Issue 55 Uncrewed Systems Technology Apr/May 2024 Sellafield’s UAV equipment l Applied EV Blanc Robot l Battery tech l Robotican’s Goshawk l UGVs l UAVHE RW1 rotary l Roboat UVD l Autopilots l Arkeocean UVD l UMEX 2024 l CycloTech UVD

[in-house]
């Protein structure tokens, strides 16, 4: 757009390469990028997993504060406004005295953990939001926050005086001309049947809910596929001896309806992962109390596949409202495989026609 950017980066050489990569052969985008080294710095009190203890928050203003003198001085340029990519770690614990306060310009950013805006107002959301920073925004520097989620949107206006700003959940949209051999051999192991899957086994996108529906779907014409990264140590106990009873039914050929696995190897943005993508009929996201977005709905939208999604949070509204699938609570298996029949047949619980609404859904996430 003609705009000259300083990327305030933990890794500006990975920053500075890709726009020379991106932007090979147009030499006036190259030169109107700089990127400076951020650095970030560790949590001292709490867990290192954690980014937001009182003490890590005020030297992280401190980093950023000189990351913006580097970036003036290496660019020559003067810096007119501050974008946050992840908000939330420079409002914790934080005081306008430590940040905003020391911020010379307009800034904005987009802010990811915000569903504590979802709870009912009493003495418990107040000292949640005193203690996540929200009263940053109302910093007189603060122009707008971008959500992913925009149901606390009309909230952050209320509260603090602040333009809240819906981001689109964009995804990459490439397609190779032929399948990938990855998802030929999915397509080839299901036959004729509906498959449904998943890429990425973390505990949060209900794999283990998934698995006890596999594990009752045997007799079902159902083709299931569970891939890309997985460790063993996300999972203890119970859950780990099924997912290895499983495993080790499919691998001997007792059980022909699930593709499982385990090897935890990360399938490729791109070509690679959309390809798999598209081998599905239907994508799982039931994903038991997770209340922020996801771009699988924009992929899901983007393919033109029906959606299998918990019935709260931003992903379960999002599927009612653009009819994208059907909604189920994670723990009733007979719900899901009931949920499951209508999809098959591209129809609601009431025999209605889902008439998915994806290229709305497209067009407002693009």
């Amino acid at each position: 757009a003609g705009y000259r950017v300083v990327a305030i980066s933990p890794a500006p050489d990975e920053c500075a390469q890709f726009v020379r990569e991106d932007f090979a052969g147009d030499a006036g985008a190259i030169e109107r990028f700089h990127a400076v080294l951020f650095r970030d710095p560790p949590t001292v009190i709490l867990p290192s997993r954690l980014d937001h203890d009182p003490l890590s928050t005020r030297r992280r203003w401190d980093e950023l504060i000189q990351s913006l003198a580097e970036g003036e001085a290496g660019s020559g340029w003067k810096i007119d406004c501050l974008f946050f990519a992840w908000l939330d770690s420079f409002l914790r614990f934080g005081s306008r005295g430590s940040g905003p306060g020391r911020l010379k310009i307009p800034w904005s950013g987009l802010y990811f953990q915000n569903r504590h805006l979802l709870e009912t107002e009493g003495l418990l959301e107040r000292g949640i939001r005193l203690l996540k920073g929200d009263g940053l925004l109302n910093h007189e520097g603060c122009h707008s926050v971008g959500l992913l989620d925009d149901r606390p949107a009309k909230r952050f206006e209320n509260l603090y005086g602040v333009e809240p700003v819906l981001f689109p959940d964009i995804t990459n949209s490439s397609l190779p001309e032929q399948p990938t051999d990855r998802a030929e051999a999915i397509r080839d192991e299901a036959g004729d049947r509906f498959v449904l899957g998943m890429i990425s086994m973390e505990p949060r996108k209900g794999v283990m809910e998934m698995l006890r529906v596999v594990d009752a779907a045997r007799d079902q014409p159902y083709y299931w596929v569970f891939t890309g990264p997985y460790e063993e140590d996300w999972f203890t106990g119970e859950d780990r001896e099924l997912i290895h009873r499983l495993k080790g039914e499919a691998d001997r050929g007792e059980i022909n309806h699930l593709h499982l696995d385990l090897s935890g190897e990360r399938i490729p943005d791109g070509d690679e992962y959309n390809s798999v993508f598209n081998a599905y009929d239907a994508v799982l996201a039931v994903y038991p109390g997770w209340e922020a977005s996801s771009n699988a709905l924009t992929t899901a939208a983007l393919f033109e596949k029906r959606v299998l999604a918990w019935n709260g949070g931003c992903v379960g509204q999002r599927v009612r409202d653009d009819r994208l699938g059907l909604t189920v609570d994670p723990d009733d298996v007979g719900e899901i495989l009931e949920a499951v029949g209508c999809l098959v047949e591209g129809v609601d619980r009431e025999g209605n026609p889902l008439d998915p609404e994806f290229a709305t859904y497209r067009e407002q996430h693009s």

24 Retrieval and confined spaces The risks involved in any retrieval effort will be judged on the same basis. While the team hasn’t sent another uncrewed vehicle to retrieve a downed UAV yet, they did use a tether on a Tiny Whoop UAV that was used in a trial where it was sent down through a 150 mm-diameter access port to take a sample from an interior wall with a swab. “We tied fishing line to it so that, in the worst case, we could pull it back up to retrieve it. It was an interesting task and it satisfied the team we were working for.” This experiment also led to Sellafield’s Game Changers challenge to develop UAVs for use in confined spaces, which went out to industry through innovation facilitator FIS 360. “Now we’ve got two companies at the proof-of-concept stage with systems that can access these sub-150 mm port entries.” BVLOS plans Until the team is granted BVLOS permissions, all the vehicles must have a remote pilot. Even though some missions are flown automatically to a pre-loaded flight plan, the regulations say the pilot must maintain visual contact with the UAV. “If we do get our BVLOS permissions through that’s the first step down the fully autonomous route,” Smith says. “We would love to get into a position where we can do that at Sellafield, particularly for emergency response. We don’t want to send pilots onto the site if there’s an incident. We would much rather they were sitting in a control room offsite and be able to fly as if they were really on site.” Meanwhile, the plan is to use BVLOS capability to open up areas that UAVs currently cannot inspect (even though they can access them) because there is nowhere the pilot can stand to maintain a line of sight with it. That might be as simple as being able to get behind a ventilation stack, for example. Looking forward, Smith would like to see Sellafield’s UAV capability begin to grow, with a balance of internal personnel and outside suppliers. “My core team is really small, and we can’t do everything all the time, so if I can use SMEs to boost what we can do internally, I can see growth taking off exponentially,” she says. “We do a lot of work across the Nuclear Decommissioning Authority (NDA), and there are multiple sites with their own drone teams, so we are working together to learn from each other and gain value for money. I would like to keep that ball rolling and create a unified NDA UAV team.” April/May 2024 | Uncrewed Systems Technology In conversation | Amanda Smith Born in West Cumbria in 1980, Smith attended the Wyndham School in Egremont from the age of 11, where she developed a talent for mathematics. “I like to know a definite answer,” she says. “That’s probably why I like being an engineer, because there’s a right and a wrong answer, and you know how you got it.” Maths helped her into engineering, but via a route that narrowly avoided accountancy. “I’d applied for universities and wanted to be an accountant, but when it came to actually going to university, it just didn’t feel right, so I took a step back before I could get into a lot of student debt and run up bills for my dad to pay.” Instead, in 1999, Smith got a job at Sellafield as a technical assistant in a team tasked with testing handheld radiation detectors, subsequently joining a team of electricians and mechanical fitters, again as an assistant. The desire to do more led her to an electrical and instrumentation (E&I) apprenticeship. After excelling at this, Smith went on to gain a Higher National Certificate (HNC) in E&I engineering and associated National Vocational Qualifications (NVQs) at Lakes College in West Cumbria in 2006. Five years ago, her line manager, Craig Branney, whom she regards as a mentor, suggested she take the newly open leadership position in the UAV programme. His main piece of advice about developing new capabilities was to seek forgiveness instead of permission. “We err on the side of caution and there are often barriers, but we’ve seen the benefits of UAVs and he’s a full advocate of pushing the walls down,” she says. Outside work, Smith has rediscovered the power of the gym to improve her fitness and clear her mind. Amanda Smith